In My Boots: Riding through college

So you know you want horses to be part of your college life? Good for you! Now what? Alfred University trainer Kristen Kovatch shares some tips.

From Kristen:

The choices in equestrian colleges and universities today are overwhelming–do you want to major in equestrian studies or business? Do you want to compete on a team? Do you just want to have access to horses while you complete your studies? In two parts I’ll be providing a guide to shaping your equestrian college search–if you or a young rider in your life is starting to go college shopping, keep reading!

Part I will provide you with some questions about equestrian academics to help shape your college search. Part II will detail a similar list of questions to help you narrow down the options for competitive teams.

First, ask yourself some questions:

1. Do I want to shape my career full-time around horses?

Ultimately, nothing will prepare you better for an equestrian career than hands-on experience–but a college degree can help fill in some other gaps. If you want to be a trainer or barn manager, look for a program tailored for those careers. Certain jobs, like breeding managers, require a specific degree which only a select few colleges or universities may offer. You might also want to diversify your skills and focus instead on an equestrian minor, paired with a business major; students who intend to go on to veterinary school could pair equine minors with biology or chemistry majors. Perhaps you’re not intending to build a career on horses but just want to learn more to fulfill your hobby–skip the full equestrian degree and instead focus on specific courses to expand your knowledge.

2. Are my interests discipline-specific?

You might be pretty certain that you only want to ride reiners for the rest of your life–but hey, you might be interested in dabbling in hunt seat equitation for a semester. Are you looking at schools that will allow you to try new things? Some colleges might only offer classes in one or two limited disciplines; others might have horses and facilities capable of handling an array of classes. Some programs will require you to declare your discipline while others have simply a general equestrian program allowing students to cross-train. Who knows? You might not know you have an affinity for draft horse driving until you try it, and college is the perfect time to explore. Maybe you’ll want to keep some options open.

Then, bring some questions with you on your tour:

1. What are your academic offerings?

This is a good time to ask about course offerings. If you’re looking into a degree program, will the classes suit your goals? If you’re focusing on a minor, how does it complement with a major degree? Can you take one or two classes just to learn some information without enrolling in a major or minor degree program?

2. Are classes offered on class standing?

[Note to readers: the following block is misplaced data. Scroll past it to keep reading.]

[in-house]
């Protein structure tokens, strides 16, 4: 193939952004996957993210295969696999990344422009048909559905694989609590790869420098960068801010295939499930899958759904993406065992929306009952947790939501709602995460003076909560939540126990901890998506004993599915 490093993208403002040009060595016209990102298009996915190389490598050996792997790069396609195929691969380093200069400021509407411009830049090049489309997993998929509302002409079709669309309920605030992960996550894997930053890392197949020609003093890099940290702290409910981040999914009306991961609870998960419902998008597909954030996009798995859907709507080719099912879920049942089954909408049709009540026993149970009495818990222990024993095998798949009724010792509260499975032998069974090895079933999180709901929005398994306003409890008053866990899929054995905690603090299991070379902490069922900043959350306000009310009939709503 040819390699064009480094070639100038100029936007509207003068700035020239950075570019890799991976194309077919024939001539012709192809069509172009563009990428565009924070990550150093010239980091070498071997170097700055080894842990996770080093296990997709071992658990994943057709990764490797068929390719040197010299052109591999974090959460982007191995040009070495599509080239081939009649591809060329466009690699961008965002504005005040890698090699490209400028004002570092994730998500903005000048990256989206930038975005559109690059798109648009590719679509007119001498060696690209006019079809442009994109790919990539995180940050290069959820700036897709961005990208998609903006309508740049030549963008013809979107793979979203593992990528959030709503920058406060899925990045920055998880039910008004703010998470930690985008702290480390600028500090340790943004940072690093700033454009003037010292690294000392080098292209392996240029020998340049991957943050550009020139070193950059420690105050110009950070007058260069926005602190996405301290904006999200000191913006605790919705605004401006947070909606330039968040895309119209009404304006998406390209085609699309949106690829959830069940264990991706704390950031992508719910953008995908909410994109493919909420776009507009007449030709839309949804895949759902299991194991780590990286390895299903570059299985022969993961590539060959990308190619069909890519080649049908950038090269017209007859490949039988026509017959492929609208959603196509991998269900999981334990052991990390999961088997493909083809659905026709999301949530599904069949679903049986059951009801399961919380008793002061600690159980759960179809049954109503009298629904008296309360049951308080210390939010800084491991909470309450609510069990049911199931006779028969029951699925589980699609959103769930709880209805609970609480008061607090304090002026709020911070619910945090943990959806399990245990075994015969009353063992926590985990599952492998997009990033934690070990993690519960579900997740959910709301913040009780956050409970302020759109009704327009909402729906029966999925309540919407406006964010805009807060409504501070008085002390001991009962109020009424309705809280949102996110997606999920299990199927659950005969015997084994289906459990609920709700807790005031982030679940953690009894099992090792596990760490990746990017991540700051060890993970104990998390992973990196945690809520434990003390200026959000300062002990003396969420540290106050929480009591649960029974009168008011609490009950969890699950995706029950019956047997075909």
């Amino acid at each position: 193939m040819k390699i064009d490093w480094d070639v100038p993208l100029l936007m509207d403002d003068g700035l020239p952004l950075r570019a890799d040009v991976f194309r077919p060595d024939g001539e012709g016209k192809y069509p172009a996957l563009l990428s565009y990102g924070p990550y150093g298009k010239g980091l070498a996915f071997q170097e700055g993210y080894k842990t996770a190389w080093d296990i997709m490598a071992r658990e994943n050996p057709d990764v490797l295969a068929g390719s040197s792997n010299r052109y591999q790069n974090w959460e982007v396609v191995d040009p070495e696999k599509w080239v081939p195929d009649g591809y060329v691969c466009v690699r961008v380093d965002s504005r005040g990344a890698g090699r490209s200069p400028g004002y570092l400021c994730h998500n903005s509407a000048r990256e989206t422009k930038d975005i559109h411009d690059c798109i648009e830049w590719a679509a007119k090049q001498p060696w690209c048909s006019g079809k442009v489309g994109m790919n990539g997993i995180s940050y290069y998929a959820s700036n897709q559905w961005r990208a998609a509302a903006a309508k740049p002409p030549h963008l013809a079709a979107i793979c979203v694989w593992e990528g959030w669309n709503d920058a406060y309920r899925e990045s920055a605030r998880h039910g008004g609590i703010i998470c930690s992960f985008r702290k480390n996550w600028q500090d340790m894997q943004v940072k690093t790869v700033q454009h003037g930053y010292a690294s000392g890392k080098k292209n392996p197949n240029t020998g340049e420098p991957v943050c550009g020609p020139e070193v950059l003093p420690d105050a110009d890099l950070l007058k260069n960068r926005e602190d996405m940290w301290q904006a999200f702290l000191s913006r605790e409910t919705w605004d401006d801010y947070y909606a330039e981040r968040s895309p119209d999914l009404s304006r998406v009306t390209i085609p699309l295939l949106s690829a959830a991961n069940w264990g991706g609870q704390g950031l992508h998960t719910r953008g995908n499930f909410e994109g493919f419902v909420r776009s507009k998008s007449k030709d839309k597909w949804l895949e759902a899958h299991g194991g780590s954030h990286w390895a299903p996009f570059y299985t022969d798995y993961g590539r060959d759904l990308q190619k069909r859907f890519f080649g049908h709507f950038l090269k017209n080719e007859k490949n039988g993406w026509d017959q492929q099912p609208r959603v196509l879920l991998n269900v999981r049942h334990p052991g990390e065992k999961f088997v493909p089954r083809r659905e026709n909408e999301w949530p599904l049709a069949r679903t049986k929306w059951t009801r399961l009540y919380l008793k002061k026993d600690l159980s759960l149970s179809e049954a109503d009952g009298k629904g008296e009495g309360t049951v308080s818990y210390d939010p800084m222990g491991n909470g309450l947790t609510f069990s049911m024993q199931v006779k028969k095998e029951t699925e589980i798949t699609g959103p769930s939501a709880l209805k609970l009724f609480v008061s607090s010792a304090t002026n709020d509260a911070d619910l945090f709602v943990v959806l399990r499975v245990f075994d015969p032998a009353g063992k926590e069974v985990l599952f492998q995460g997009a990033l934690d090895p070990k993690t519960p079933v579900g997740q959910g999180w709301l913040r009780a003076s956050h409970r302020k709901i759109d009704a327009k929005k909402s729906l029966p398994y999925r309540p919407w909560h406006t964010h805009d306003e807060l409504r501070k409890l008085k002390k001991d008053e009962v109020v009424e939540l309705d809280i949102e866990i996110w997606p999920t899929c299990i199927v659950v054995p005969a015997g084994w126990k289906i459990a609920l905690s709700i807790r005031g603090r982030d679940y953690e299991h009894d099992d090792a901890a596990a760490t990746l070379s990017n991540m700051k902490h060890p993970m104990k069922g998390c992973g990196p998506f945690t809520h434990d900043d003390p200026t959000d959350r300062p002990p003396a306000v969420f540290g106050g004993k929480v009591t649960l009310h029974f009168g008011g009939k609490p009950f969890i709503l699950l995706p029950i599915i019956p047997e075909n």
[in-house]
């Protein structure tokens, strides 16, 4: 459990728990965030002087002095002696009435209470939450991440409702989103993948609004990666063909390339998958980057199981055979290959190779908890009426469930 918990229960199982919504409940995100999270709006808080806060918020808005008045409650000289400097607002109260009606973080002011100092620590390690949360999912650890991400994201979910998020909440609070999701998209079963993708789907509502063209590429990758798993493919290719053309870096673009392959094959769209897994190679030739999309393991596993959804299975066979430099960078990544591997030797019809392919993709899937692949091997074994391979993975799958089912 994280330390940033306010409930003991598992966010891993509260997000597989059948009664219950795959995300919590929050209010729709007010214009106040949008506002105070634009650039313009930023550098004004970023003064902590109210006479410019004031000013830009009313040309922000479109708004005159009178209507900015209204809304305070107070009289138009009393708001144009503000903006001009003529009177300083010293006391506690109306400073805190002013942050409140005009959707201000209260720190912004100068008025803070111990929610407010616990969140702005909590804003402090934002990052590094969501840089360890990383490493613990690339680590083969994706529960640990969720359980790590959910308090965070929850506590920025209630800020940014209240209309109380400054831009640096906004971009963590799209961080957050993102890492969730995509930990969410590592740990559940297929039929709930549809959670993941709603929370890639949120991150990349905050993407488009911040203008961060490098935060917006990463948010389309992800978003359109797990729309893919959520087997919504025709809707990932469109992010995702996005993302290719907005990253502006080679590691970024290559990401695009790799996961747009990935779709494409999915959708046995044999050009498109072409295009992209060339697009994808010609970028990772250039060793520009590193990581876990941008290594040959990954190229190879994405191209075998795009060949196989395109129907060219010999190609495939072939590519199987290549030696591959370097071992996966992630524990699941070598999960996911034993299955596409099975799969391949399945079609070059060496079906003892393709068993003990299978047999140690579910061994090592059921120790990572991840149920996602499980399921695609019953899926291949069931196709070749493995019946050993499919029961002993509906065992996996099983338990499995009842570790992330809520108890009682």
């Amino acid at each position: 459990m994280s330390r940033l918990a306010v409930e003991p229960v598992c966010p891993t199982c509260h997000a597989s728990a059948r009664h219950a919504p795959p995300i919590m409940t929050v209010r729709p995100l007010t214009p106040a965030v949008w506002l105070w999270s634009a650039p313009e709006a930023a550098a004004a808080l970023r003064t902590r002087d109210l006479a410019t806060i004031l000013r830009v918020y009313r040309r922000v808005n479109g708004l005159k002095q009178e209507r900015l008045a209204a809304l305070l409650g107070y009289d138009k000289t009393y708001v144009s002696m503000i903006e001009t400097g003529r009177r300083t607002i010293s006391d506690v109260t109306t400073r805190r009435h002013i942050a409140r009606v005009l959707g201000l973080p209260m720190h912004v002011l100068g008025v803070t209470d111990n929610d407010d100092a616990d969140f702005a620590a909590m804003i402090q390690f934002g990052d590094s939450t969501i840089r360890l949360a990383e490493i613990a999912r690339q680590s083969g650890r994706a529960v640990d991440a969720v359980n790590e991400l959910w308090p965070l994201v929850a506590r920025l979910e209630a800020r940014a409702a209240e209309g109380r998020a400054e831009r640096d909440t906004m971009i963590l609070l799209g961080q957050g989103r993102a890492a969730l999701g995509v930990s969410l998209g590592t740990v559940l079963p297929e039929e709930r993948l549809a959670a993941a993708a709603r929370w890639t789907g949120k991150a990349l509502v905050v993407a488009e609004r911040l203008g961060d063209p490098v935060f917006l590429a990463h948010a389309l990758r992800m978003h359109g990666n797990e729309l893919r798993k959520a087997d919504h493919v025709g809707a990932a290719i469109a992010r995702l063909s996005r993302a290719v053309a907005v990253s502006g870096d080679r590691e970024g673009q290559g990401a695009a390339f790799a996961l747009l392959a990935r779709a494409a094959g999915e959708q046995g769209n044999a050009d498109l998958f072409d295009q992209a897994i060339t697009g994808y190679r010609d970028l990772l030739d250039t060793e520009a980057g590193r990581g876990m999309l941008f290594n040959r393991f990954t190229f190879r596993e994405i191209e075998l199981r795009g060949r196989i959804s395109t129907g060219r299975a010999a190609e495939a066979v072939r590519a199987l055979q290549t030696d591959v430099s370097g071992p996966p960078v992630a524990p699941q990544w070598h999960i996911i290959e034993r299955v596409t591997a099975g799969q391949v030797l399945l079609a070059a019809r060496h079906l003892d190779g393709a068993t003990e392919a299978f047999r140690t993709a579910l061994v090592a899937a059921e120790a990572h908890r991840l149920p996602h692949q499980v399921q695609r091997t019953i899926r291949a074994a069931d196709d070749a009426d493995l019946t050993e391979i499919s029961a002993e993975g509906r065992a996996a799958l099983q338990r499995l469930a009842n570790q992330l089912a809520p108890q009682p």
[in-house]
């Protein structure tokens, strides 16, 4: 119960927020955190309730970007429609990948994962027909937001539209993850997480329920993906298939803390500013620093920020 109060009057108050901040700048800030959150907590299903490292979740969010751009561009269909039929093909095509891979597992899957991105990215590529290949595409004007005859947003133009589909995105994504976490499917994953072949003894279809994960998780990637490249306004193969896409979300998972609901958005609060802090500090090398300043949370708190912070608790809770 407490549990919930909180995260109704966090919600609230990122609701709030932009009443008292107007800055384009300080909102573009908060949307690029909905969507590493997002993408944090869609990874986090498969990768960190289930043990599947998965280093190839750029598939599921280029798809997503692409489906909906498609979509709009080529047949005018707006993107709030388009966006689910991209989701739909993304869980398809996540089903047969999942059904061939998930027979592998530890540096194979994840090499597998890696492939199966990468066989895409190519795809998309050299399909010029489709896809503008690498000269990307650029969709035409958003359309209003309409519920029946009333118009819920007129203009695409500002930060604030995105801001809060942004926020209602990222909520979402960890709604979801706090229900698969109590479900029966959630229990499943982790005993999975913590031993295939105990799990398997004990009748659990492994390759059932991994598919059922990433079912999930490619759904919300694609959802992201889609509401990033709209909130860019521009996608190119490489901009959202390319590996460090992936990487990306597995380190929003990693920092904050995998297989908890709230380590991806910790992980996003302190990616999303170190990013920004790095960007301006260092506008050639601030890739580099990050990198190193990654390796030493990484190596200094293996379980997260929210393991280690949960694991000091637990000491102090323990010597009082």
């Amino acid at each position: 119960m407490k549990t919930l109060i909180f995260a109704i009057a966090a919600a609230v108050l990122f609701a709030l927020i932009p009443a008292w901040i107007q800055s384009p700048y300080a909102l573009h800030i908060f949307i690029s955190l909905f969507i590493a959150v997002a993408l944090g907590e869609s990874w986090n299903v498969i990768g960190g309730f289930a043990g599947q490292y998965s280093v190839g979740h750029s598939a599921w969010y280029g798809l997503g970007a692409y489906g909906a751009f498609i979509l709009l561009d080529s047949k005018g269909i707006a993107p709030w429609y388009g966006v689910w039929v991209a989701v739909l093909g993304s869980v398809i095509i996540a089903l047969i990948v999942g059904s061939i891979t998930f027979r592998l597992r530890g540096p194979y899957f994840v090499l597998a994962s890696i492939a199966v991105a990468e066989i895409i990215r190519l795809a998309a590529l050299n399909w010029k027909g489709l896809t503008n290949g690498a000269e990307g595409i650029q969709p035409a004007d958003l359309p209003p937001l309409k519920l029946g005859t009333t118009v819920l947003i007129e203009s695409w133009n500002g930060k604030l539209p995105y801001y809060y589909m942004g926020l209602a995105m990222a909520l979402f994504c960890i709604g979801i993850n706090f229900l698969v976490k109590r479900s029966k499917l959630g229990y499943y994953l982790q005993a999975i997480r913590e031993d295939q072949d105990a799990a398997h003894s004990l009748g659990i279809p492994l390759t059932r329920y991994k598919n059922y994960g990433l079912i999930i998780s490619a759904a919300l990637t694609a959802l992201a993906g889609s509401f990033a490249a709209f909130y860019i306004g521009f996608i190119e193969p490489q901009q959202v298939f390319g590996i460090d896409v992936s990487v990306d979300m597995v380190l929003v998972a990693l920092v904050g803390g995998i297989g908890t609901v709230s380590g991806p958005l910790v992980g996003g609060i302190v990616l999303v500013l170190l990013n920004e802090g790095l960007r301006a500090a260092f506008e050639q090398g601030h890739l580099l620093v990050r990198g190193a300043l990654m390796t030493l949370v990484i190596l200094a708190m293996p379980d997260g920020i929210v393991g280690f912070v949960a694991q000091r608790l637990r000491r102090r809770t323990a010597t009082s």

Some comprehensive programs will offer freshmen one set of courses and juniors a different set of upper-level classes; other programs might offer all classes to all students based on ability rather than class standing. Will you be allowed to take classes of your choosing regardless of your academic year?

3. Are there any scholarships available?

Some schools might be endowed to give academic scholarship to equestrian students–it never hurts to ask! If no equestrian-specific scholarships are available, are there other scholarships for which you might be eligible?

4. Can you work at the barn?

Most of us are used to working at the barn anyway–why not get paid for it while at school? Some college barns will offer a work/study program based on financial need where students can choose to work their designated hours to help turn in or turn out horses, feed, take care of the facility or do the various odds-and-ends jobs that keep a barn running. Other schools will incorporate this work into an academic program, so be sure to ask.

5. Are there recreational riding opportunities?

Can you ride with a club, or is all riding done in a lesson or class format? Can you pick up private lessons at your leisure or do you need to be enrolled in a class? Some schools might restrict the use of horses, limited just to team practices, classes or private lessons; other schools offer various club options with time set aside for recreational riding.

6. Do you need to bring your own tack? Can you bring your own tack if you want to?

Some schools require you to bring a saddle; other schools will outfit their own tack and would prefer that you not use your own on a school horse. Most schools do require you to provide your own riding attire, though some will loan helmets. Check with the specific requirements as you tour the facility so you can plan ahead!

Any questions you’ve always wanted answered and never asked?

Ask them here!

Kristen was an English major at Alfred University and was then hired on after graduation as the western teacher and trainer at the university’s Bromeley-Daggett Equestrian Center. She would joke on that irony but her students don’t find it very funny any more. Kristen coaches the varsity western team and teaches classes in western riding and draft horse driving. She has shown reined cow horse, reining, western pleasure, and draft horses, as well as dabbled in hunt seat equitation. Between her horses and her students, Kristen is never short on stories to tell. Some of these stories can be read at her blog at She has also been published in Today’s Equestrian, Take the Reins and Ranch and Reata.



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